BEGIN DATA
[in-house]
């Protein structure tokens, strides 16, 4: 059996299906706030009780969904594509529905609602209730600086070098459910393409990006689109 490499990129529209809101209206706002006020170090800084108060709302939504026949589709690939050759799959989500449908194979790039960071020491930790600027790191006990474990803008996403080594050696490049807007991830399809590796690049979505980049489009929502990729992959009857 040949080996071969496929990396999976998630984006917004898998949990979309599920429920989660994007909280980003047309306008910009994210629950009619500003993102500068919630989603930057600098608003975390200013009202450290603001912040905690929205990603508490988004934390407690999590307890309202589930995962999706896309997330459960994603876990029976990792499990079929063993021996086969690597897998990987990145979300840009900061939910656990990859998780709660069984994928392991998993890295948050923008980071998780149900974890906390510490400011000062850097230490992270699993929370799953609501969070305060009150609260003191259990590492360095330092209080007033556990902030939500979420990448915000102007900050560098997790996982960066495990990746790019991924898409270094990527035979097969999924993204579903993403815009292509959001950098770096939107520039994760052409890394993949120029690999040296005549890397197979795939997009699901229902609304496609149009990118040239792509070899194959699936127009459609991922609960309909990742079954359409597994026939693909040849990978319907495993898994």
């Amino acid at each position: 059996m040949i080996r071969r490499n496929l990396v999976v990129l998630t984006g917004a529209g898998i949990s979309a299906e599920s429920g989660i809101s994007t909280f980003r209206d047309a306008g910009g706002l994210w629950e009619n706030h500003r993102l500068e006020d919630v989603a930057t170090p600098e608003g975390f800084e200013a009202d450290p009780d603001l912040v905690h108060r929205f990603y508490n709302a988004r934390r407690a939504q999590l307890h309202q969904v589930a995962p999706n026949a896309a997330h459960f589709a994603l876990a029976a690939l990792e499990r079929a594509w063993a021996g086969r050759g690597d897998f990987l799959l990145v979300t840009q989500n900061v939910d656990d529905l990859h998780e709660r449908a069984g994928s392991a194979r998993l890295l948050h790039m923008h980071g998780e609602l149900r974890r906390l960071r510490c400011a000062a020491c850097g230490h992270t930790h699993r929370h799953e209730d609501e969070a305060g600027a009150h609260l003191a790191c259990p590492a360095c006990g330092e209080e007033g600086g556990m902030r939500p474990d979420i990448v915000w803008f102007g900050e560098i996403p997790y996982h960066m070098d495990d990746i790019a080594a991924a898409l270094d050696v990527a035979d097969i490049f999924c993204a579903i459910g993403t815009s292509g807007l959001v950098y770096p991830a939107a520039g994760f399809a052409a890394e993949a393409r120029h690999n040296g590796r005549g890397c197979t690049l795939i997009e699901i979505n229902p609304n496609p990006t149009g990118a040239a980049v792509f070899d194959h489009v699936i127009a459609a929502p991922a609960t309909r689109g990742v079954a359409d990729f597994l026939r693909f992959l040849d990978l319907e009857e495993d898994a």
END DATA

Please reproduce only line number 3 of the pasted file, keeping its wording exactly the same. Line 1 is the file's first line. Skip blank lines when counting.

């Amino acid at each position: 059996m040949i080996r071969r490499n496929l990396v999976v990129l998630t984006g917004a529209g898998i949990s979309a299906e599920s429920g989660i809101s994007t909280f980003r209206d047309a306008g910009g706002l994210w629950e009619n706030h500003r993102l500068e006020d919630v989603a930057t170090p600098e608003g975390f800084e200013a009202d450290p009780d603001l912040v905690h108060r929205f990603y508490n709302a988004r934390r407690a939504q999590l307890h309202q969904v589930a995962p999706n026949a896309a997330h459960f589709a994603l876990a029976a690939l990792e499990r079929a594509w063993a021996g086969r050759g690597d897998f990987l799959l990145v979300t840009q989500n900061v939910d656990d529905l990859h998780e709660r449908a069984g994928s392991a194979r998993l890295l948050h790039m923008h980071g998780e609602l149900r974890r906390l960071r510490c400011a000062a020491c850097g230490h992270t930790h699993r929370h799953e209730d609501e969070a305060g600027a009150h609260l003191a790191c259990p590492a360095c006990g330092e209080e007033g600086g556990m902030r939500p474990d979420i990448v915000w803008f102007g900050e560098i996403p997790y996982h960066m070098d495990d990746i790019a080594a991924a898409l270094d050696v990527a035979d097969i490049f999924c993204a579903i459910g993403t815009s292509g807007l959001v950098y770096p991830a939107a520039g994760f399809a052409a890394e993949a393409r120029h690999n040296g590796r005549g890397c197979t690049l795939i997009e699901i979505n229902p609304n496609p990006t149009g990118a040239a980049v792509f070899d194959h489009v699936i127009a459609a929502p991922a609960t309909r689109g990742v079954a359409d990729f597994l026939r693909f992959l040849d990978l319907e009857e495993d898994a």